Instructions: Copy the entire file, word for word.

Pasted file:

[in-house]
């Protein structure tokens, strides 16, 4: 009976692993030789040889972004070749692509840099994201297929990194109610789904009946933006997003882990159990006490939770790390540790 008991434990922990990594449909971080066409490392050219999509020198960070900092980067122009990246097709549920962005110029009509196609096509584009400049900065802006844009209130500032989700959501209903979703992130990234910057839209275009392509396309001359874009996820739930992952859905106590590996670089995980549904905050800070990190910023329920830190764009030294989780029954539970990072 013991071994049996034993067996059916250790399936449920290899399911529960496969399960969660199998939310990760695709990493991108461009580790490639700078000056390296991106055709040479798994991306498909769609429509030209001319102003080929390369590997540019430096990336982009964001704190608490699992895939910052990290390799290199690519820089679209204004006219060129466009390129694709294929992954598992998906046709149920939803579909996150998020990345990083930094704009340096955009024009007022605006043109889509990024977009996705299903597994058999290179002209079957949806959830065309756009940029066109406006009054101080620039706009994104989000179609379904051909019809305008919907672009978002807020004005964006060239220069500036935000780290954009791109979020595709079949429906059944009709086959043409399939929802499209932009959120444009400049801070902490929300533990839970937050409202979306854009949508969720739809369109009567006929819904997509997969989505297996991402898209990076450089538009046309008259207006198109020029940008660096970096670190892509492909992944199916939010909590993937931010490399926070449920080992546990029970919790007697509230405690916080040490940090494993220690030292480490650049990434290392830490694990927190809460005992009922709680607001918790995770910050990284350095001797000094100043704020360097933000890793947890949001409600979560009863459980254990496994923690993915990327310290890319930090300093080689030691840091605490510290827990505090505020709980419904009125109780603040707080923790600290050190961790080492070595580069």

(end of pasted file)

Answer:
[in-house]
């Protein structure tokens, strides 16, 4: 009976692993030789040889972004070749692509840099994201297929990194109610789904009946933006997003882990159990006490939770790390540790 008991434990922990990594449909971080066409490392050219999509020198960070900092980067122009990246097709549920962005110029009509196609096509584009400049900065802006844009209130500032989700959501209903979703992130990234910057839209275009392509396309001359874009996820739930992952859905106590590996670089995980549904905050800070990190910023329920830190764009030294989780029954539970990072 013991071994049996034993067996059916250790399936449920290899399911529960496969399960969660199998939310990760695709990493991108461009580790490639700078000056390296991106055709040479798994991306498909769609429509030209001319102003080929390369590997540019430096990336982009964001704190608490699992895939910052990290390799290199690519820089679209204004006219060129466009390129694709294929992954598992998906046709149920939803579909996150998020990345990083930094704009340096955009024009007022605006043109889509990024977009996705299903597994058999290179002209079957949806959830065309756009940029066109406006009054101080620039706009994104989000179609379904051909019809305008919907672009978002807020004005964006060239220069500036935000780290954009791109979020595709079949429906059944009709086959043409399939929802499209932009959120444009400049801070902490929300533990839970937050409202979306854009949508969720739809369109009567006929819904997509997969989505297996991402898209990076450089538009046309008259207006198109020029940008660096970096670190892509492909992944199916939010909590993937931010490399926070449920080992546990029970919790007697509230405690916080040490940090494993220690030292480490650049990434290392830490694990927190809460005992009922709680607001918790995770910050990284350095001797000094100043704020360097933000890793947890949001409600979560009863459980254990496994923690993915990327310290890319930090300093080689030691840091605490510290827990505090505020709980419904009125109780603040707080923790600290050190961790080492070595580069």